The new weekly total comes on top of 22 million Americans who had sought benefits in previous weeks, a volume that has overwhelmed state systems for processing unemployment claims. Economists estimate the national unemployment rate sits between 15 and 20 percent, much higher than it was during the Great Recession in 2008 and 2009. The unemployment rate at the peak of the Great Depression was about 25 percent.
The new weekly jobless claims figure came in around economists’ predictions, which were expected “to be staggering, but not growing, which is a small mercy,” said Julia Pollak, a labor economist at ZipRecruiter. For comparison, 5.2 million people filed unemployment claims for the week ended April 11.
As the coronavirus began spreading in the United States earlier this year, many businesses rapidly began to close. Hotels, restaurants and airlines were hit particularly hard, but few businesses were immune from the economic toll. The problems have only worsened each week, as more Americans reduced their spending and more businesses cut workers because income has fallen so sharply.
Pollak said many businesses quickly “cut to the bone” when they realized how the pandemic would gut sales. Now, many of the new layoffs stem from businesses like news organizations and tech companies that weren’t directly affected by people staying home but are suffering the consequences of vanishing ad revenue and paid subscriptions.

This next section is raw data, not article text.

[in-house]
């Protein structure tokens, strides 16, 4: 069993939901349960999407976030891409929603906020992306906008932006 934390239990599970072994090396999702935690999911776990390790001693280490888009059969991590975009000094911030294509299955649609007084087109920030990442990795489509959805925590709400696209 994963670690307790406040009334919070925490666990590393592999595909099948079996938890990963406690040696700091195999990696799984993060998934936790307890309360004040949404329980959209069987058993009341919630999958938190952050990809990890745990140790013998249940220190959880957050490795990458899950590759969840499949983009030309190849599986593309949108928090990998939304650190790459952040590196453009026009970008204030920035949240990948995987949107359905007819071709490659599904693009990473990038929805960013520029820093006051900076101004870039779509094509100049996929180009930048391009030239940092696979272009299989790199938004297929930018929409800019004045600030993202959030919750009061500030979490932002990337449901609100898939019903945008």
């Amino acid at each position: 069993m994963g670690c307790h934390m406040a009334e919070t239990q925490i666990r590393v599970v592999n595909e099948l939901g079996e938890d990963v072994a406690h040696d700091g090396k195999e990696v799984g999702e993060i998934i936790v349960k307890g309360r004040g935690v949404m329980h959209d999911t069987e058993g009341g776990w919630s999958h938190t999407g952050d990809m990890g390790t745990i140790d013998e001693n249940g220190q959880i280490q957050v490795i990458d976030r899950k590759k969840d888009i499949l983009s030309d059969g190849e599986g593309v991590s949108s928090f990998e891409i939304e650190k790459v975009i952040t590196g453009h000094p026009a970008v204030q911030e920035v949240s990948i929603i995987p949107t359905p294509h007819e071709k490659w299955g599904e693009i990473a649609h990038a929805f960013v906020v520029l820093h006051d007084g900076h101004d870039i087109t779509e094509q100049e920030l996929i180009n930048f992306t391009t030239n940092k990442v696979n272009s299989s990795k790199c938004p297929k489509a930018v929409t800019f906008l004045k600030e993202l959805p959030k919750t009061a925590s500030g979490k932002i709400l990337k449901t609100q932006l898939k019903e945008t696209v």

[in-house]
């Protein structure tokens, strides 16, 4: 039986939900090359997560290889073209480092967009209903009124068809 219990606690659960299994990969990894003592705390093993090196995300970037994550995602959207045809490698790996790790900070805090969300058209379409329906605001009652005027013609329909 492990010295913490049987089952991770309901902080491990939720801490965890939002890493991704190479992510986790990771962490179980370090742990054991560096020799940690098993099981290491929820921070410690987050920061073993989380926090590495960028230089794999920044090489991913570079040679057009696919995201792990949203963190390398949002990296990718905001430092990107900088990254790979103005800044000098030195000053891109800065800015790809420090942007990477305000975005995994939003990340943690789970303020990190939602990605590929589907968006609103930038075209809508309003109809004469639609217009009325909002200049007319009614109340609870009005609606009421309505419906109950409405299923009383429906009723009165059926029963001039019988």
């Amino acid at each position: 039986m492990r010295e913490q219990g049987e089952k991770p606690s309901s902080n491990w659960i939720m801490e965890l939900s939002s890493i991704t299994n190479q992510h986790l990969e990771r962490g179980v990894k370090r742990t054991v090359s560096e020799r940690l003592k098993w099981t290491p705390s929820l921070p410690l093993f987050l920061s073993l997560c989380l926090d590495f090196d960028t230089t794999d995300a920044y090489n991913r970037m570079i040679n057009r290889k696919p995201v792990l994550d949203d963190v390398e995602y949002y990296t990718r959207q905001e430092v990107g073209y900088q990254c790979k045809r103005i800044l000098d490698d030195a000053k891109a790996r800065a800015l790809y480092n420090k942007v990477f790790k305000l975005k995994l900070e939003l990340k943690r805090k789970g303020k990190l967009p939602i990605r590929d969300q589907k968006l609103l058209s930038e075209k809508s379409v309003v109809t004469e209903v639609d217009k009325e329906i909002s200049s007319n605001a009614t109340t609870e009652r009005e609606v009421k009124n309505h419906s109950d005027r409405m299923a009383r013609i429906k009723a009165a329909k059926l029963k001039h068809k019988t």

“We see declines across every major industry and state, although the declines hit industries at different times,” Pollak said.
Meanwhile, consumer spending, the engine behind the longest economic expansion in U.S. history, has evaporated. If they’re still operating, many offices are working with skeleton staffs and staring down months of dismal revenue.
The White House and Congress have tried to intervene, but with limited impact so far.
New funding for small businesses in a $2 trillion March emergency spending package quickly dried up in the face of overwhelming demand, prompting the Senate to expand funding by $310 billion on Tuesday. The bill would direct an additional $60 billion to a separate small-business emergency grant and loan program. The House approved the measure 388 to 5 on Thursday afternoon.
Even with all the new government spending, hopes for a sharp economic rebound are fading, overtaken by the public fear of going back to restaurants, movie theaters, schools and gyms. The growing possibility of a W-shaped recovery — in which a resurgence of the virus, or a spike in defaults and bankruptcies, triggers another downturn — has analysts reframing what a reopened or rehabilitated economy might look like.
This year defies historical comparison. In 2020, 28.9 million people have filed for unemployment benefits. Halfway through the fourth month of the year, the figure has already eclipsed the full-year totals of every year but 1982 (30.4 million) and 2009 (29.8 million). At this rate, it will overtake both within a week or so.
Less than half of working-age Americans will be earning a wage next month, said James Knightley, ING Chief International Economist.